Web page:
For DeSantis, there will never be another opportunity quite like the 2024 election cycle where he’s got star power, momentum, the power of incumbency, strong financial backing, an open GOP nomination contest, and very little competition. And, with a little help from his GOP friends in the Florida legislature who are expected to alter the state’s resign-to-run law, he’ll have the ability to campaign from the safety of his governorship, a job he can fall back on if he comes up short in either the GOP primary or the 2024 general election, giving him two more years in Florida to regroup for another run in 2028.
There is also the fact that there are no strong arguments for DeSantis to delay until after he completes his second term. The unknowns are simply too great. Over that much time, other stars could emerge that diminish his own appeal, or circumstances could simply shift in a way that undercuts his case for the White House. In American culture, star power only glows for so long before it requires new accomplishments as fuel to keep it burning bright. A successful White House run would do the trick. Little else will suffice.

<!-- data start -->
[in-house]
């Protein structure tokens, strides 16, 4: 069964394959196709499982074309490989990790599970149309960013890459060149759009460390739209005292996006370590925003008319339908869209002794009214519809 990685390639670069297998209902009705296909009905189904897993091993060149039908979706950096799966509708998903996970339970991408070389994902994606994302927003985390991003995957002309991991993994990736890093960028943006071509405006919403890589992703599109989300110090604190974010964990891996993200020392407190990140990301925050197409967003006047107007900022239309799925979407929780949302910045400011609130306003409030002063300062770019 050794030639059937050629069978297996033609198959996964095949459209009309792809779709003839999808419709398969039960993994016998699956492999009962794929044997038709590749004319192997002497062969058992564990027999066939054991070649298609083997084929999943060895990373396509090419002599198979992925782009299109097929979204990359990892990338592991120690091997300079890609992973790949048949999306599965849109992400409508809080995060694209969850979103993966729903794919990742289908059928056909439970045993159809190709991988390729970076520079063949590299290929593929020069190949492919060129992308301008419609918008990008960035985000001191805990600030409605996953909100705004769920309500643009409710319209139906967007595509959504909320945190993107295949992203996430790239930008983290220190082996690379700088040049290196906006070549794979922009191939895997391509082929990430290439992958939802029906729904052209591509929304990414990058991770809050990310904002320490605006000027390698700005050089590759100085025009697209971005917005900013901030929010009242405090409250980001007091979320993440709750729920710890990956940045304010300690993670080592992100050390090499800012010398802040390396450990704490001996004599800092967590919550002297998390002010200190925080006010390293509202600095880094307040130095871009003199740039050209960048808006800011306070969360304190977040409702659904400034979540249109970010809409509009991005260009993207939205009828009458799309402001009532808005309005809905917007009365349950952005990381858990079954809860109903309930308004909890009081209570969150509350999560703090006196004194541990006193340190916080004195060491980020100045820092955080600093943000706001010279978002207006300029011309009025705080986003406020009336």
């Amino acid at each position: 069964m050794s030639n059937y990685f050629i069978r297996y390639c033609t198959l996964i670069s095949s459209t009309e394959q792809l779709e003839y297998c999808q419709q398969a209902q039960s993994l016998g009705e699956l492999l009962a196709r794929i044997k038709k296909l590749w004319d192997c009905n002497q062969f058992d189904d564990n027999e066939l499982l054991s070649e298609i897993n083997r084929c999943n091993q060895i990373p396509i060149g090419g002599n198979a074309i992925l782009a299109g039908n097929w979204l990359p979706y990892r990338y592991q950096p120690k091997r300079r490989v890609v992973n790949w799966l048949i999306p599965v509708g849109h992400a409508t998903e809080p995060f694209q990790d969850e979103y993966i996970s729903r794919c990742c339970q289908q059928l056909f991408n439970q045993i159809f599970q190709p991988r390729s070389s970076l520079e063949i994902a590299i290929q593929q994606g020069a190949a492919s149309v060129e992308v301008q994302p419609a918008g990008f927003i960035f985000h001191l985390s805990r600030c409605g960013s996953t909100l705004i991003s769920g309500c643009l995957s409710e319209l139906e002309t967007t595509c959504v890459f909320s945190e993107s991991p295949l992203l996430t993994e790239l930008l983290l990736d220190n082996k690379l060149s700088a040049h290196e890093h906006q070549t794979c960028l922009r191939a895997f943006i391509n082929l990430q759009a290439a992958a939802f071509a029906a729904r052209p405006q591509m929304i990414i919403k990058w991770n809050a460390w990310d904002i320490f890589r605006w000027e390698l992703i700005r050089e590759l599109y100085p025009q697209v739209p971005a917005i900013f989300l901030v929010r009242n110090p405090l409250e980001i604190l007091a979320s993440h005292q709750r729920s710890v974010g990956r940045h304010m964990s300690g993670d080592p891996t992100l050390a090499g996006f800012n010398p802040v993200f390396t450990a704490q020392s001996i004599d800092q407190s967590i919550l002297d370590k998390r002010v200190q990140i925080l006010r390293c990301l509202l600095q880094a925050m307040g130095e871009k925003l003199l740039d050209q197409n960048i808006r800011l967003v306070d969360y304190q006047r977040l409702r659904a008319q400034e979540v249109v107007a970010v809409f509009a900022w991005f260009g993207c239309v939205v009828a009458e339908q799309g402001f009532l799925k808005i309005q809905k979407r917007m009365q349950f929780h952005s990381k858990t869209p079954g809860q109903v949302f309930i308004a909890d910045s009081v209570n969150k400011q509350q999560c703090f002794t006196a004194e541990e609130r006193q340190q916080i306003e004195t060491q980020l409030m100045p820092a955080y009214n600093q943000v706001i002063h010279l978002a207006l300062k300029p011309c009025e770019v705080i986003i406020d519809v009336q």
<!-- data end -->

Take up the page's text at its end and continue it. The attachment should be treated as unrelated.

Whatever disadvantages may exist for DeSantis now, whatever obstacles that may lie in his path, they are fewer and less formidable now than they will ever be in the distant future.
The First Half of 2023: Legislative Session
Getting to the White House obviously requires Ron DeSantis to navigate the Republican presidential nomination process, systematically outperforming every other Republican presidential contender in the country over the long haul. And there could be plenty of other Republicans willing to embark on the same path. The biggest contender of them all, Donald J. Trump, is already in and waiting.
But long before DeSantis actually jumps in, he first must navigate some potentially perilous Florida issues, in a climate that some might consider an advantage, but comes with its own challenges: Republican supermajorities in the Florida House and Florida Senate.
Florida currently faces a property insurance crisis that threatens to swamp an already perilous housing market. Lawmakers are scheduled to convene in December to make another attempt to stabilize the industry, and DeSantis will presumably sign whatever they throw on his desk. But whatever emerges will need to work, or it will be DeSantis who pays the price.